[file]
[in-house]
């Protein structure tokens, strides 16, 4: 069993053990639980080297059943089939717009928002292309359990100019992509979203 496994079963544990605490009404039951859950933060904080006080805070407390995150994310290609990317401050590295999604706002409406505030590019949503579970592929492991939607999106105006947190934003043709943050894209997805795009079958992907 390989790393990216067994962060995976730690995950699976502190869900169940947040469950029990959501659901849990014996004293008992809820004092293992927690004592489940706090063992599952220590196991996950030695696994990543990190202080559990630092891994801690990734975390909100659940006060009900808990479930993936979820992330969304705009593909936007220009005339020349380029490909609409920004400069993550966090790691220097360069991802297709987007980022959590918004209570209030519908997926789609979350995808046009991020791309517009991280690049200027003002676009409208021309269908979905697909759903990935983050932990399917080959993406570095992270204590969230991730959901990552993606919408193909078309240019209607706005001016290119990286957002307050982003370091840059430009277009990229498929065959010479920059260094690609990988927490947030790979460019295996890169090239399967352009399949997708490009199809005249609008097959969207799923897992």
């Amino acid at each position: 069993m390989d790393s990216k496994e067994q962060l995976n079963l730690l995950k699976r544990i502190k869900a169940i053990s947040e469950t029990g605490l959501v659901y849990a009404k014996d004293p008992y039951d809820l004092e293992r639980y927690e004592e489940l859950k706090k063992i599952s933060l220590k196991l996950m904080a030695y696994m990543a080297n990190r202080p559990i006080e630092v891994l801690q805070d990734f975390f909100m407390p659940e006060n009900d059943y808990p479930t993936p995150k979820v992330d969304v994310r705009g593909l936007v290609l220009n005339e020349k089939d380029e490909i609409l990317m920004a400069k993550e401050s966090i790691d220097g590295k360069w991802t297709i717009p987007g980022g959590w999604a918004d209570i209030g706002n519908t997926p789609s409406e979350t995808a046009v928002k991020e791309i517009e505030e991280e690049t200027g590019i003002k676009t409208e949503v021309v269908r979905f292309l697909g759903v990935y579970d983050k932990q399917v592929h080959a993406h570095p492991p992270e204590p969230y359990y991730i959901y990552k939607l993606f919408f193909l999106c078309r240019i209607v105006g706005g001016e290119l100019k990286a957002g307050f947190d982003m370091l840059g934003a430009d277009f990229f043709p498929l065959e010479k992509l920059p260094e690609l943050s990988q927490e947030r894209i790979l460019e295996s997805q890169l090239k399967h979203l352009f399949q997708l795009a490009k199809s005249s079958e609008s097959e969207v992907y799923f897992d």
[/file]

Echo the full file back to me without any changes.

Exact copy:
[in-house]
């Protein structure tokens, strides 16, 4: 069993053990639980080297059943089939717009928002292309359990100019992509979203 496994079963544990605490009404039951859950933060904080006080805070407390995150994310290609990317401050590295999604706002409406505030590019949503579970592929492991939607999106105006947190934003043709943050894209997805795009079958992907 390989790393990216067994962060995976730690995950699976502190869900169940947040469950029990959501659901849990014996004293008992809820004092293992927690004592489940706090063992599952220590196991996950030695696994990543990190202080559990630092891994801690990734975390909100659940006060009900808990479930993936979820992330969304705009593909936007220009005339020349380029490909609409920004400069993550966090790691220097360069991802297709987007980022959590918004209570209030519908997926789609979350995808046009991020791309517009991280690049200027003002676009409208021309269908979905697909759903990935983050932990399917080959993406570095992270204590969230991730959901990552993606919408193909078309240019209607706005001016290119990286957002307050982003370091840059430009277009990229498929065959010479920059260094690609990988927490947030790979460019295996890169090239399967352009399949997708490009199809005249609008097959969207799923897992």
């Amino acid at each position: 069993m390989d790393s990216k496994e067994q962060l995976n079963l730690l995950k699976r544990i502190k869900a169940i053990s947040e469950t029990g605490l959501v659901y849990a009404k014996d004293p008992y039951d809820l004092e293992r639980y927690e004592e489940l859950k706090k063992i599952s933060l220590k196991l996950m904080a030695y696994m990543a080297n990190r202080p559990i006080e630092v891994l801690q805070d990734f975390f909100m407390p659940e006060n009900d059943y808990p479930t993936p995150k979820v992330d969304v994310r705009g593909l936007v290609l220009n005339e020349k089939d380029e490909i609409l990317m920004a400069k993550e401050s966090i790691d220097g590295k360069w991802t297709i717009p987007g980022g959590w999604a918004d209570i209030g706002n519908t997926p789609s409406e979350t995808a046009v928002k991020e791309i517009e505030e991280e690049t200027g590019i003002k676009t409208e949503v021309v269908r979905f292309l697909g759903v990935y579970d983050k932990q399917v592929h080959a993406h570095p492991p992270e204590p969230y359990y991730i959901y990552k939607l993606f919408f193909l999106c078309r240019i209607v105006g706005g001016e290119l100019k990286a957002g307050f947190d982003m370091l840059g934003a430009d277009f990229f043709p498929l065959e010479k992509l920059p260094e690609l943050s990988q927490e947030r894209i790979l460019e295996s997805q890169l090239k399967h979203l352009f399949q997708l795009a490009k199809s005249s079958e609008s097959e969207v992907y799923f897992d």